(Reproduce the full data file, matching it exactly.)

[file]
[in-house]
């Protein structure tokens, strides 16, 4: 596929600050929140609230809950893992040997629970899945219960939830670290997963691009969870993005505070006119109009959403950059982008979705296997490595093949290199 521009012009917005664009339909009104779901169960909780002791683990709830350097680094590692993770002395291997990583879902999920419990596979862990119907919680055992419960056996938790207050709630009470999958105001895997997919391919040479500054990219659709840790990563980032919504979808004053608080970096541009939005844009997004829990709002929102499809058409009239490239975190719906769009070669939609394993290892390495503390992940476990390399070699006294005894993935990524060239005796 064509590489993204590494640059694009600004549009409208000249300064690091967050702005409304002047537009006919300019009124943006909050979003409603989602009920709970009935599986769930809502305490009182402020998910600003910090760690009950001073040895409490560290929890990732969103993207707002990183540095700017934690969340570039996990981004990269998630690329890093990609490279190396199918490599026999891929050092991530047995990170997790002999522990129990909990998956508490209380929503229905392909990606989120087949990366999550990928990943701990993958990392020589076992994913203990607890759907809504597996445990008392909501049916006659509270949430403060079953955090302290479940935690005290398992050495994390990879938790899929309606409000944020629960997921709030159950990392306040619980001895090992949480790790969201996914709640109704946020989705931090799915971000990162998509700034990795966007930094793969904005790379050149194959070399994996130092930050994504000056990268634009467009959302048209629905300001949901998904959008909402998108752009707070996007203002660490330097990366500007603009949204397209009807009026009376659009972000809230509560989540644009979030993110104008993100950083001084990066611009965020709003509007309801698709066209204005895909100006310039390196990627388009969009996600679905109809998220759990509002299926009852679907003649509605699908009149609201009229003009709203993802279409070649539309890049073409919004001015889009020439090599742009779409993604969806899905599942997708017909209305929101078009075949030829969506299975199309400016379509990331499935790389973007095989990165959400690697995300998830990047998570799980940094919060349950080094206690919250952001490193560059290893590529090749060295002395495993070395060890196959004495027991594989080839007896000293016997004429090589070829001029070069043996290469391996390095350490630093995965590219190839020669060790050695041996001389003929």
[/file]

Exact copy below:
[in-house]
């Protein structure tokens, strides 16, 4: 596929600050929140609230809950893992040997629970899945219960939830670290997963691009969870993005505070006119109009959403950059982008979705296997490595093949290199 521009012009917005664009339909009104779901169960909780002791683990709830350097680094590692993770002395291997990583879902999920419990596979862990119907919680055992419960056996938790207050709630009470999958105001895997997919391919040479500054990219659709840790990563980032919504979808004053608080970096541009939005844009997004829990709002929102499809058409009239490239975190719906769009070669939609394993290892390495503390992940476990390399070699006294005894993935990524060239005796 064509590489993204590494640059694009600004549009409208000249300064690091967050702005409304002047537009006919300019009124943006909050979003409603989602009920709970009935599986769930809502305490009182402020998910600003910090760690009950001073040895409490560290929890990732969103993207707002990183540095700017934690969340570039996990981004990269998630690329890093990609490279190396199918490599026999891929050092991530047995990170997790002999522990129990909990998956508490209380929503229905392909990606989120087949990366999550990928990943701990993958990392020589076992994913203990607890759907809504597996445990008392909501049916006659509270949430403060079953955090302290479940935690005290398992050495994390990879938790899929309606409000944020629960997921709030159950990392306040619980001895090992949480790790969201996914709640109704946020989705931090799915971000990162998509700034990795966007930094793969904005790379050149194959070399994996130092930050994504000056990268634009467009959302048209629905300001949901998904959008909402998108752009707070996007203002660490330097990366500007603009949204397209009807009026009376659009972000809230509560989540644009979030993110104008993100950083001084990066611009965020709003509007309801698709066209204005895909100006310039390196990627388009969009996600679905109809998220759990509002299926009852679907003649509605699908009149609201009229003009709203993802279409070649539309890049073409919004001015889009020439090599742009779409993604969806899905599942997708017909209305929101078009075949030829969506299975199309400016379509990331499935790389973007095989990165959400690697995300998830990047998570799980940094919060349950080094206690919250952001490193560059290893590529090749060295002395495993070395060890196959004495027991594989080839007896000293016997004429090589070829001029070069043996290469391996390095350490630093995965590219190839020669060790050695041996001389003929």